Will the bubble burst?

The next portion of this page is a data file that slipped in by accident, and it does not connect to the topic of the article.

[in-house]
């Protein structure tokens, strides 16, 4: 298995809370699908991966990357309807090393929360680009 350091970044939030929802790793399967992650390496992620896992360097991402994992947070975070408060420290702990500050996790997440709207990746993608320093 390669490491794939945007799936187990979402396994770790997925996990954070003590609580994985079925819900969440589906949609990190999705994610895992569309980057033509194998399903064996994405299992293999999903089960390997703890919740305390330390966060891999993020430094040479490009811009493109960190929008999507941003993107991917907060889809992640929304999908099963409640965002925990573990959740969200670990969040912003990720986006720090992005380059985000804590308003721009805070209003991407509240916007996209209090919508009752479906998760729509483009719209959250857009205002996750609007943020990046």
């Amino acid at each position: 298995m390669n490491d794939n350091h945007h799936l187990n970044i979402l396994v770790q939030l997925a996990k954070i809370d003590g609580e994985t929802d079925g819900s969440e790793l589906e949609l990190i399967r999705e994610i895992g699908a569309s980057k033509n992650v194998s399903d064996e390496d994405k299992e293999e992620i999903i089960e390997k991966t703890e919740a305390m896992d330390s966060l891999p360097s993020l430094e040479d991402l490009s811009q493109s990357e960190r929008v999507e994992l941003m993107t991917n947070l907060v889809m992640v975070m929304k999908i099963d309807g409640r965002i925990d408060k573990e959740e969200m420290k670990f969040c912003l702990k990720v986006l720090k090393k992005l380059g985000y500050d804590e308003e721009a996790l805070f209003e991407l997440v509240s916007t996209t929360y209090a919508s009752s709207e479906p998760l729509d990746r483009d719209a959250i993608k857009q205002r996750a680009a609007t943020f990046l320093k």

Within the space of a couple of years, housing prices in Athens have risen by over 30 percent. In this context, the recent trend toward a decline was expected and healthy. There are, however, many market experts who say this is only a passing phase and that prices will rise again. This attitude is understandable, given that the Greek housing market, in contrast to markets elsewhere, has not yet experienced a full cycle of downturn and recovery. This fuels the hopes of those who like to believe that investing in property is a smart thing. This widespread belief that a property does not lose value also leads potential buyers to accept high prices without too much complaint. This belief has been strengthened by the lack of even a rudimentary housing policy by the state and local authorities. Town plans are never revised on time and when they are, it is because the building of illegal housing has reached such a point that one, finally, has to acknowledge their existence, for a crackdown would be costly – in terms of votes. Because they follow, rather than anticipate, developments, revised town plans are notoriously lacking in transport and other infrastructure accessibility. This attitude on behalf of the State, plus the high taxes imposed, on an «imputed» value of the properties, encourages speculation, if not downright illegality. In the end, it is only demand, not supply, that dictates prices; moreover, the demand is driven by gains in income derived from the black economy, which is the final arbiter of prices. Last year, we spent 5.7 percent of our gross domestic product on property investments, up from 4.8 percent in 2001. Mortgage loans increased 38.9 percent in 2001 and 35.6 percent in 2002. At the same time, construction costs are low, rising 2.8 percent in 2002. If it is the gains from the black economy that sustain the property price bubble, it is the modernization and restructuring of the economy, the strengthening of competition and the improvement in the efficiency of state administration that will burst it, as well as Greece’s increasing integration into the European economy. All these factors will affect household income and the way in which we manage our finances.